The following table shows the number per 100K for each region. Again, NOVA and Eastern VA are doing the best, and the mountainous regions in NW & SW continue having more cases. The concerning aspect is that in all regions the numbers for last week are significantly higher than the preceding three weeks. What is most concerning is that SW & NW VA are hitting significantly higher caseloads.
The following charts show all five regions of the Commonwealth over time.
The individual line charts show the unfiltered data per day, coupled with the trend lines.
The trend lines show the different periods of growth.
Early in the pandemic, the different parts of VA were functioning largely independently, with NOVA mimicking the northern states, and Hampton Roads mimicking the southern states. Since September 1, the regions have trended together. Starting in late September, NoVA and SWVA diverged from the rest of the state, a trend that continues today.
Currently SWVA has the greatest number of cases even though they have half the population of NOVA.
Note that the effects at both ends of the chart are probably artifacts of the (seven-day polynomial filtering I use for averaging); the filter is poorly constrained in the first and last few days of the time history. For those technically inclined, the filter is called a Savitzky-Golay filter, basically a moving window polynomial filter. At the edge (first and last days of the time series), the filter will over-compensate for the trend as it is unconstrained. I recommend the Wikipedia article if anyone is interested in more information, or contact me.
Also, I am aware that there is a glitch in the labels, and for some of the following charts, the final line is not included in the label.
After the early peak in May (~1,000 cases per day), NOVA saw a sharp drop in all COVID metrics, reaching a broad valley in mid-June (~200 cases/day), which lasted until around August 1st. By Sept 1, NOVA increased to 300 but the caseload dropped to about 150 by late in the month. Since then we have had a steady increase averaging up to a a peak of 1500 cases per day before declining to current value of 807/cases per day.
City of Alexandria
Prince William Co.
The Number above is Rt: Rt is an exponential time constant, where the number of cases in a time segment is approximately, n=Ao Rt ^ t, where Ao is the number of cases at the start of the segment, Rt is the exponential growth rate, and t is the number of days since the start of the segment. So, if Rt is greater than 1, it is growing exponentially, if it is less than one, it is decreasing each day.
Another way to look at it, todays number are approximately the growth rate times yesterday's numbers. This is the exponential time constant. With time constants above 1, we are experiencing exponential growth in the case numbers.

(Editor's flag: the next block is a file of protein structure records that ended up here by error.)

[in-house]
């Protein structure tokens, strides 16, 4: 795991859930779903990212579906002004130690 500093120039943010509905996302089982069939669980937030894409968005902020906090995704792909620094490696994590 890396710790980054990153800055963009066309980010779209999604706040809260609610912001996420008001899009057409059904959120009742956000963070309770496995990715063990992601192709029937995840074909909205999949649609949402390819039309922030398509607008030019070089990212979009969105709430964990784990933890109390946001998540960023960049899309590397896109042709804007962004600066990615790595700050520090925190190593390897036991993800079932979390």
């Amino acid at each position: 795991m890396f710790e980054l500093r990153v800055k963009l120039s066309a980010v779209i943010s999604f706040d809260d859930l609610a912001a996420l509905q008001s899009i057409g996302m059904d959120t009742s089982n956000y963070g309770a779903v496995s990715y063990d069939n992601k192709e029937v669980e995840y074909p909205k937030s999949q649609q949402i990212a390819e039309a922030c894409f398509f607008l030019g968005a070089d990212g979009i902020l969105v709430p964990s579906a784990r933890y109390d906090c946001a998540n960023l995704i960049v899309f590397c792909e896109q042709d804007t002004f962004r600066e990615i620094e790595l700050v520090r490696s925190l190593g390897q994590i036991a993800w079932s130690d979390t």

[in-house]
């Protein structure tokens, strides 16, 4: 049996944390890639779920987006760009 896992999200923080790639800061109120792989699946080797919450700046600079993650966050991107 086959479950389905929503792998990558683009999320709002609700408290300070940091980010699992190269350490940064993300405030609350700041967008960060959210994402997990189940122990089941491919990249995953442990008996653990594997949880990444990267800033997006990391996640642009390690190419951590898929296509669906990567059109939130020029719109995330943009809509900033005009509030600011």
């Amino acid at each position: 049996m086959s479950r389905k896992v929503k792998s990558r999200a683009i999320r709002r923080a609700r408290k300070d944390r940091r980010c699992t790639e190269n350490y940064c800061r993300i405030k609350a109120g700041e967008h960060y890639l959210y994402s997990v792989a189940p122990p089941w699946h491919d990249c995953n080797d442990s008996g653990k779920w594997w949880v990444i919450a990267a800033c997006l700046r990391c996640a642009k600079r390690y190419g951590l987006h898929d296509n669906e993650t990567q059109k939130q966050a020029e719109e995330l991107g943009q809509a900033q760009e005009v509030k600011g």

Looking at the trends, the strong downward trend in daily case count we observed since around September 1st has ended. We now see significant jump in cases in every jurisdiction.
The difference in the colors (contrast) in the NOVA map is increasing. In addition, the NOVA map is warming (as is happening throughout the Commonwealth). At this point, it seems likely that this is related to the fall surge others had predicted. It is worth noting, though, that Vienna/Oakton is doing better than most of the region.
Most localities in NOVA have case counts near or above 40/100K/day which is a dramatic increase since the fall. In Vienna, for example, we were under five in late September but are now at 41.3/100K/day.
Growth rate (%/day)
I am not updating this section for the time being except for the charts. I will leave it here as is for a while longer--at times it can be very interesting. This is particularly so when specific age groups do not follow other groups. For example, teens and 20-somethings surged in early September while the other age groups did not due to the outbreaks at colleges.
I am no longer reporting on colleges in detail, as the college dashboards largely improved over the fall semester, and I think they are sufficient for reporting at this time. In general, the readers are interested in the one or two specific colleges. Googling “WM COVID Dashboard” for example will give the William & Mary COVID-19 dashboard, which has information more current than is available through other means.
With that said, the tends show increase in cases in all of the jurisdictions with colleges.